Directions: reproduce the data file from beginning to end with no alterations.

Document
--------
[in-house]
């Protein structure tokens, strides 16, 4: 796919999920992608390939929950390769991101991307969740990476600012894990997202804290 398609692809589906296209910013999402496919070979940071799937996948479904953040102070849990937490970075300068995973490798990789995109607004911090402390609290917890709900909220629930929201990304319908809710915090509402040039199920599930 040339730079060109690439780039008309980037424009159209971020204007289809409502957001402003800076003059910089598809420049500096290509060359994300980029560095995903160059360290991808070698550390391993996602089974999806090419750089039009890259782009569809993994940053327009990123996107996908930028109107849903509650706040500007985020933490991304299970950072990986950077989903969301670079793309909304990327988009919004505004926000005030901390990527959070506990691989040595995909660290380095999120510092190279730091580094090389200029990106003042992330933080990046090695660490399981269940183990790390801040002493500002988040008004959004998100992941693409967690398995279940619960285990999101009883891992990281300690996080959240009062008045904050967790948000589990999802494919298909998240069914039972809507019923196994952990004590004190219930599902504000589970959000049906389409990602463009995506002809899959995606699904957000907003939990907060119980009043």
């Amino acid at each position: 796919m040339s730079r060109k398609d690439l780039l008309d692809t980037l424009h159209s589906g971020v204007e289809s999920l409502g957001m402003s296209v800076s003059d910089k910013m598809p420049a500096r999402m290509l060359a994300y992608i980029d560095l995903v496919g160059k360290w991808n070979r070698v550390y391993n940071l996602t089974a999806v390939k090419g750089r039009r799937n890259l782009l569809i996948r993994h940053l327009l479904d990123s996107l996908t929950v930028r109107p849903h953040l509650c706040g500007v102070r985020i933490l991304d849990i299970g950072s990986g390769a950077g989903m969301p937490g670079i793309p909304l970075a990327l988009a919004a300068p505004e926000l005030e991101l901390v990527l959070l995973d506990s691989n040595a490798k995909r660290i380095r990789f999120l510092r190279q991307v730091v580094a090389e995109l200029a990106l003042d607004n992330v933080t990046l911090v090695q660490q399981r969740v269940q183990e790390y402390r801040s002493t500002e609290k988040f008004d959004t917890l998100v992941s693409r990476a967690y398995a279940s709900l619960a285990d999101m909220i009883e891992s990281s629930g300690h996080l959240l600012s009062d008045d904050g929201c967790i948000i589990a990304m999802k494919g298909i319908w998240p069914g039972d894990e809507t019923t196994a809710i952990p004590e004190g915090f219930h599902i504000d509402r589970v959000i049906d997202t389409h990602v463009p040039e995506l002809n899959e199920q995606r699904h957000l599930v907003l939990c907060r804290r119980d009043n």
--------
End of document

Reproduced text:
[in-house]
């Protein structure tokens, strides 16, 4: 796919999920992608390939929950390769991101991307969740990476600012894990997202804290 398609692809589906296209910013999402496919070979940071799937996948479904953040102070849990937490970075300068995973490798990789995109607004911090402390609290917890709900909220629930929201990304319908809710915090509402040039199920599930 040339730079060109690439780039008309980037424009159209971020204007289809409502957001402003800076003059910089598809420049500096290509060359994300980029560095995903160059360290991808070698550390391993996602089974999806090419750089039009890259782009569809993994940053327009990123996107996908930028109107849903509650706040500007985020933490991304299970950072990986950077989903969301670079793309909304990327988009919004505004926000005030901390990527959070506990691989040595995909660290380095999120510092190279730091580094090389200029990106003042992330933080990046090695660490399981269940183990790390801040002493500002988040008004959004998100992941693409967690398995279940619960285990999101009883891992990281300690996080959240009062008045904050967790948000589990999802494919298909998240069914039972809507019923196994952990004590004190219930599902504000589970959000049906389409990602463009995506002809899959995606699904957000907003939990907060119980009043």
């Amino acid at each position: 796919m040339s730079r060109k398609d690439l780039l008309d692809t980037l424009h159209s589906g971020v204007e289809s999920l409502g957001m402003s296209v800076s003059d910089k910013m598809p420049a500096r999402m290509l060359a994300y992608i980029d560095l995903v496919g160059k360290w991808n070979r070698v550390y391993n940071l996602t089974a999806v390939k090419g750089r039009r799937n890259l782009l569809i996948r993994h940053l327009l479904d990123s996107l996908t929950v930028r109107p849903h953040l509650c706040g500007v102070r985020i933490l991304d849990i299970g950072s990986g390769a950077g989903m969301p937490g670079i793309p909304l970075a990327l988009a919004a300068p505004e926000l005030e991101l901390v990527l959070l995973d506990s691989n040595a490798k995909r660290i380095r990789f999120l510092r190279q991307v730091v580094a090389e995109l200029a990106l003042d607004n992330v933080t990046l911090v090695q660490q399981r969740v269940q183990e790390y402390r801040s002493t500002e609290k988040f008004d959004t917890l998100v992941s693409r990476a967690y398995a279940s709900l619960a285990d999101m909220i009883e891992s990281s629930g300690h996080l959240l600012s009062d008045d904050g929201c967790i948000i589990a990304m999802k494919g298909i319908w998240p069914g039972d894990e809507t019923t196994a809710i952990p004590e004190g915090f219930h599902i504000d509402r589970v959000i049906d997202t389409h990602v463009p040039e995506l002809n899959e199920q995606r699904h957000l599930v907003l939990c907060r804290r119980d009043n």